A bit of a beauty, this was nearer the start of our circuit quite obviously positioned in Wolterton Park next to the main drive; It’s another life remnant a piece of the past which has gained purchase in the now by becoming a folly for the gentry. It is very pretty sitting as it does just inside the end of the driveway, visible from the house and from the Wall Road and presumably to whoever comes up the driveway which is private to us loitering types who have to come up a side driveway, the oiks entrance perhaps. This took us off our track for a bit, but it’s worthwhile. You could see it from the road but it is too far away to be anything other than another church tower, it’s only when you get up close you can see what it really is and look out over the depression next to it that would have formed the Nave and Chancel.

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It is another more obvious victim of emparkment, and has a very definite cousin at Houghton, which keeps it nicely in the Walpole family as part of it owned that too. It is I am told a thirteenth century church, it and the boundary of the graveless graveyard are all that remain. According to Simon Knott the tower was built in one go, the bell stage matches the tower rather than being a later addition to something else. There may of course be an older chapel here, and we may never know anything about that. The name Wolteron is indicative of a Walther or Wulfthryth’s enclosure or tuna indicative of the age of the site as a settlement, pinning it into Saxon reasonably clearly.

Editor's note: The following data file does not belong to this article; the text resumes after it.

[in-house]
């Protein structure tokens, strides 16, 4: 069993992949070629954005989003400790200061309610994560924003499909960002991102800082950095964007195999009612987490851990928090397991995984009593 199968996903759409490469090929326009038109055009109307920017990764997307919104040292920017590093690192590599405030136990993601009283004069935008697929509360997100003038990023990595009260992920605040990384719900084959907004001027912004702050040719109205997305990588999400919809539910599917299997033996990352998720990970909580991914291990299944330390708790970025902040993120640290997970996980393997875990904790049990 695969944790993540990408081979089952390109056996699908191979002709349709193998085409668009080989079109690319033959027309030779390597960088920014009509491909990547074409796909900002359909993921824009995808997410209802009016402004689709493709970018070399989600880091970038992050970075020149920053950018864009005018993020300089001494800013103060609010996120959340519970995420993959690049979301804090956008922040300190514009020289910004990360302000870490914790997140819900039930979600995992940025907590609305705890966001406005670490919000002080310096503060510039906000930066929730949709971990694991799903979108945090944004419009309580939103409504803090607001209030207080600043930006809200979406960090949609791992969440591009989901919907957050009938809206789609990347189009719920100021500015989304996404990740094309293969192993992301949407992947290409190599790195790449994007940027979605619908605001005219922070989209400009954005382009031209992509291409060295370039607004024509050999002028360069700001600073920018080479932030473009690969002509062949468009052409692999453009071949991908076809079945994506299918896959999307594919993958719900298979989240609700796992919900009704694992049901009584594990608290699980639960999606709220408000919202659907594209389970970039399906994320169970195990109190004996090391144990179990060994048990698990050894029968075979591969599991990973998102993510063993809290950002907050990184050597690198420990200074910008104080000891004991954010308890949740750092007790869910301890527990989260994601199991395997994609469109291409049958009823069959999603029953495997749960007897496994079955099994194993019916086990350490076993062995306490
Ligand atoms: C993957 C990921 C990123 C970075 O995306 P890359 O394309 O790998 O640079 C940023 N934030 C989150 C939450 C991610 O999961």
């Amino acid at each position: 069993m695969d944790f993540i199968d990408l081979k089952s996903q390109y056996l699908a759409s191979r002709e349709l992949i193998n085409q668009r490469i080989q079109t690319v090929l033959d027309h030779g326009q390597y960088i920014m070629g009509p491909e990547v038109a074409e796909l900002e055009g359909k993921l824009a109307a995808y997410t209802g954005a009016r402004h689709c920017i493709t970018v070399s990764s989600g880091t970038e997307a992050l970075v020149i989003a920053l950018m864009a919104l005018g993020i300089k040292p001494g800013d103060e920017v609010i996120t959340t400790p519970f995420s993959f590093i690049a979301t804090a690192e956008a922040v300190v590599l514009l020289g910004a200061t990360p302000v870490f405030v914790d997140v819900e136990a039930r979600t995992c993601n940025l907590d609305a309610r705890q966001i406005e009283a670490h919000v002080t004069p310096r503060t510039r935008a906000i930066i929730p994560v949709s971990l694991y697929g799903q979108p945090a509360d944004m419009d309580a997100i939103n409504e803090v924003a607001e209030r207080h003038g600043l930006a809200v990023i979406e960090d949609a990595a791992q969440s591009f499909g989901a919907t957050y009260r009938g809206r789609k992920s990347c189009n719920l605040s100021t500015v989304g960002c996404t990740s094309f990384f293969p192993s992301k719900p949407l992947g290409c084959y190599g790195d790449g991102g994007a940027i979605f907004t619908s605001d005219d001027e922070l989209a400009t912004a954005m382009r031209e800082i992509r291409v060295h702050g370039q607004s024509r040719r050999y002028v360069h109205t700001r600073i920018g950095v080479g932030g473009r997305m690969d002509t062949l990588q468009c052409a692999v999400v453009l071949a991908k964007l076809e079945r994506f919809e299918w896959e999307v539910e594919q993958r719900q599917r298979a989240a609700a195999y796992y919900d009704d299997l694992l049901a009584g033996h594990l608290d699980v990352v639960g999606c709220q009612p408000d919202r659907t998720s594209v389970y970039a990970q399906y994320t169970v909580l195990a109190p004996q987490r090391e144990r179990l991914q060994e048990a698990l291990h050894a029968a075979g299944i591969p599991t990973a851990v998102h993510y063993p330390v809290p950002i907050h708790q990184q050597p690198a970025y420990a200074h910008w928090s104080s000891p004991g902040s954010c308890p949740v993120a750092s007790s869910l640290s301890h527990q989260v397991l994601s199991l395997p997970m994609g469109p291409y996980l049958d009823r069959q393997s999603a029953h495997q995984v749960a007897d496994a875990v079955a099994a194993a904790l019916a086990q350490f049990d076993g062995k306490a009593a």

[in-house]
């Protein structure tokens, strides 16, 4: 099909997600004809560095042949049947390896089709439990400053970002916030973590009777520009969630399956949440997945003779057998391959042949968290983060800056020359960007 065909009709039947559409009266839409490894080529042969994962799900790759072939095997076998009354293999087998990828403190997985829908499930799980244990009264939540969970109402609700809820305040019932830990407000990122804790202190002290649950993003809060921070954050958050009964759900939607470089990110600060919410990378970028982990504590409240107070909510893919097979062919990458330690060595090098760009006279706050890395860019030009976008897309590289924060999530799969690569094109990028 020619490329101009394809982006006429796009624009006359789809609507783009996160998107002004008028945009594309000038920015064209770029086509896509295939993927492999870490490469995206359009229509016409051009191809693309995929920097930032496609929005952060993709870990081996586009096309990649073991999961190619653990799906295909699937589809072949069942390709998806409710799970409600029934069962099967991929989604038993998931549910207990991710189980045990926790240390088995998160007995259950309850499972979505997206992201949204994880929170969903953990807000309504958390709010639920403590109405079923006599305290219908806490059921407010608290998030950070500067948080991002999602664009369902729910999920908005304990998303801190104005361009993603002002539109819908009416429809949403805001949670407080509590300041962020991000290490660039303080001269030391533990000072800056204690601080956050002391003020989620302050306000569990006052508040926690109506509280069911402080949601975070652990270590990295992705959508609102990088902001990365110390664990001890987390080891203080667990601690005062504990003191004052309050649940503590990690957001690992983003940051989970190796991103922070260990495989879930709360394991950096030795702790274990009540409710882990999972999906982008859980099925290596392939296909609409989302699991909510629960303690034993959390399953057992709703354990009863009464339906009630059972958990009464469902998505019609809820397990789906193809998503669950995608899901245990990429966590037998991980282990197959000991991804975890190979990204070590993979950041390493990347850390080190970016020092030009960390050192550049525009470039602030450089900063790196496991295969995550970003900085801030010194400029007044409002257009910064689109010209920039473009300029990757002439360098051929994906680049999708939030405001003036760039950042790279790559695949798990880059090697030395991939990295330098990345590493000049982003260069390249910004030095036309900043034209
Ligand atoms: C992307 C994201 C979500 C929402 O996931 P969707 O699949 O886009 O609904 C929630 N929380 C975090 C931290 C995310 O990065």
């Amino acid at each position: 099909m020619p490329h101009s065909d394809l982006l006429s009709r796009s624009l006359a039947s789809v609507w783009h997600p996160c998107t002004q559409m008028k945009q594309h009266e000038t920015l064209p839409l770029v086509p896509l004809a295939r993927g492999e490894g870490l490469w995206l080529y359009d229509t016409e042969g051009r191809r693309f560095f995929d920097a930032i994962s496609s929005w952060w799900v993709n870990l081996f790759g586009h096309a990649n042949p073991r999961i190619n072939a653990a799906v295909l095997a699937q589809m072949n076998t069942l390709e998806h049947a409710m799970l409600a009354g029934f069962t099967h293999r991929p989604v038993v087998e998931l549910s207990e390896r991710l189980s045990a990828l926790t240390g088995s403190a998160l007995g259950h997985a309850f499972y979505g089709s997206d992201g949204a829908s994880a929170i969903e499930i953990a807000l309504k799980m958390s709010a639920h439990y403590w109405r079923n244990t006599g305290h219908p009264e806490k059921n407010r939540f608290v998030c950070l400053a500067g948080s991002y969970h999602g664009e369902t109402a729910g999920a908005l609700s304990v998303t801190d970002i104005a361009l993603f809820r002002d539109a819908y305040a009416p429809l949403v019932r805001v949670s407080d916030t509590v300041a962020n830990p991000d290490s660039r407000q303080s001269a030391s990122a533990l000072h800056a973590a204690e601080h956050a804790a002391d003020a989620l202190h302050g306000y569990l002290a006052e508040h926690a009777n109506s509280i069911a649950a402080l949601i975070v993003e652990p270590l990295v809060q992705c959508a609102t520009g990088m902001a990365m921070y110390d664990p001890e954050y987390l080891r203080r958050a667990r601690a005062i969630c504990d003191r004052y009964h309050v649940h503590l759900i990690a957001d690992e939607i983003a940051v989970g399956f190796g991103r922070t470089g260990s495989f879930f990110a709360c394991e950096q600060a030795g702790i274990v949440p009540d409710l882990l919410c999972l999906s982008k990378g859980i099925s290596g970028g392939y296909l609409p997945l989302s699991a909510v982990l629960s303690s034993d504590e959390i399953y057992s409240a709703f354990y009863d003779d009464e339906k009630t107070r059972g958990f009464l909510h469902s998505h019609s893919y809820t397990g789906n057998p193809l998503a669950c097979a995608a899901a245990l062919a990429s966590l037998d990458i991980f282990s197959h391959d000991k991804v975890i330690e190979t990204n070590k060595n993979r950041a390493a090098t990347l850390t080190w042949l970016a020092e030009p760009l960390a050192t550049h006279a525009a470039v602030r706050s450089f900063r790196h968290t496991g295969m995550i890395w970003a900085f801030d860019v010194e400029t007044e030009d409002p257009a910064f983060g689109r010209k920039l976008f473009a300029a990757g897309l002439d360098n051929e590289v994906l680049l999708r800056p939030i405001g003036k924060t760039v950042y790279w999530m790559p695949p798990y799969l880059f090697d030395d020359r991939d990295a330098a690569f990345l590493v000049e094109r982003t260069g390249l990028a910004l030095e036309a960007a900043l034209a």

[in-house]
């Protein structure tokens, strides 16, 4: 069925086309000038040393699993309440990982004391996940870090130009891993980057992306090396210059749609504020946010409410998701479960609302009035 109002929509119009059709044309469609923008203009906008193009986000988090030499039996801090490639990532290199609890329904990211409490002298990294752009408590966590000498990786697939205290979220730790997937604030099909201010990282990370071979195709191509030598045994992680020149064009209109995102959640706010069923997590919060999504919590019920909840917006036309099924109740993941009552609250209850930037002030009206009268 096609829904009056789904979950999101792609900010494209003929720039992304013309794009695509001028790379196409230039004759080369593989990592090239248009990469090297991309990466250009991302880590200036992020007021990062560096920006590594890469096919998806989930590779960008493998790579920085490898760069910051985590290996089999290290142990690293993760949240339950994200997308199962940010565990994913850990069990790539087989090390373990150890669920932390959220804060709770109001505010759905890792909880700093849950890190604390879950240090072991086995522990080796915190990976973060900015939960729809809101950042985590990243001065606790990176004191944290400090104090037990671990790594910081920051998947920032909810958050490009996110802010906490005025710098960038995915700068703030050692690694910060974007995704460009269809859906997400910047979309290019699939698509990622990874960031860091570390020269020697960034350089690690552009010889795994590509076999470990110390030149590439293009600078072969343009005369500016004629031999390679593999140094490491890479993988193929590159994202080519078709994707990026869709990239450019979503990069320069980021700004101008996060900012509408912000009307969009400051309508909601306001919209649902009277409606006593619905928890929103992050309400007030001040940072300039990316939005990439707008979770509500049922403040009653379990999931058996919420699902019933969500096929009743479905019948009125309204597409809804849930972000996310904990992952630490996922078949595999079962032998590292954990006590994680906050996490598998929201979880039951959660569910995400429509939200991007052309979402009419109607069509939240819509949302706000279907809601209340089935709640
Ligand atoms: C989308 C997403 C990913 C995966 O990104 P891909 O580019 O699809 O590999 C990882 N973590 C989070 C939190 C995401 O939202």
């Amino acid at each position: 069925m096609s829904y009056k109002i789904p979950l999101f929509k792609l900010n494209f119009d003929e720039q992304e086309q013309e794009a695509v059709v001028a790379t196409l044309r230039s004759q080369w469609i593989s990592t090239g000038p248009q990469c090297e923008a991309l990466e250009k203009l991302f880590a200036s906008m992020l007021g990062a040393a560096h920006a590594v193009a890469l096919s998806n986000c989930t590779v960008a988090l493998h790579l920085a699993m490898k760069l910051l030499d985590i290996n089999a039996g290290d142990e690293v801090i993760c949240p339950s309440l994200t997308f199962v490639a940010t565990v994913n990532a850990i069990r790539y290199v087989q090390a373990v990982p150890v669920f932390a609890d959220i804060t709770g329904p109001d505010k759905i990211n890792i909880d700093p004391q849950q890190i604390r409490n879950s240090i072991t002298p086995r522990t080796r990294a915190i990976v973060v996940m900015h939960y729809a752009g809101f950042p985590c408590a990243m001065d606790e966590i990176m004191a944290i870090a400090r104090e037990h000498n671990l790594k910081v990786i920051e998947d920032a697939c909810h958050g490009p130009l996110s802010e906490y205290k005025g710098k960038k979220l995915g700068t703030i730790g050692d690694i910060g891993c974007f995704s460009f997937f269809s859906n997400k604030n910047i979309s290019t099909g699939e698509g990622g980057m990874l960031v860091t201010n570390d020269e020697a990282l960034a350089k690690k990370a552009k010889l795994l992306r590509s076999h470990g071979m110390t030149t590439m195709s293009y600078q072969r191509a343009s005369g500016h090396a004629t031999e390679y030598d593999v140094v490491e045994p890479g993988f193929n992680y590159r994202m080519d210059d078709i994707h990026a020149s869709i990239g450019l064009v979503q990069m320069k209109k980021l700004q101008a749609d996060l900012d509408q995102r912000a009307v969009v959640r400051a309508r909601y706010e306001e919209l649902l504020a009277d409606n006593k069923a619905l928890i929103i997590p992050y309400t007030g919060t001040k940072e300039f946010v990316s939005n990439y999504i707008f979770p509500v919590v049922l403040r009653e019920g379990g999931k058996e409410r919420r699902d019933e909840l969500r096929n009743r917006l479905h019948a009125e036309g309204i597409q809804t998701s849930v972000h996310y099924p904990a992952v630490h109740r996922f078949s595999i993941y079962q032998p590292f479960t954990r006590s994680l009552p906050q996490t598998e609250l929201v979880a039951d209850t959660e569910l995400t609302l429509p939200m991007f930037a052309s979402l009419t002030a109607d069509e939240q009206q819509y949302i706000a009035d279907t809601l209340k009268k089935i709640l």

The church unlike Mannington, has a known dedication, to St Margaret. In 1752 Bloomfield indicated that the nave and chancel were thatched and therefore we can assume the church was in reasonable state, the last burial recorded is in 1747 and the last baptism in 1780. Although the site is also listed as derelict and ‘consolidated’ in 1737, as luck would have it the emparkment meant the village was removed anyway, knocked down in its entirety. There is every chance that the driveway is a ghost road once travelled by the peasant folk who would have lived here. And perhaps fancifully as we walked back along the driveway away from the car parks you can perhaps fancifully see what looks like a very worn out hollow way across the fields.

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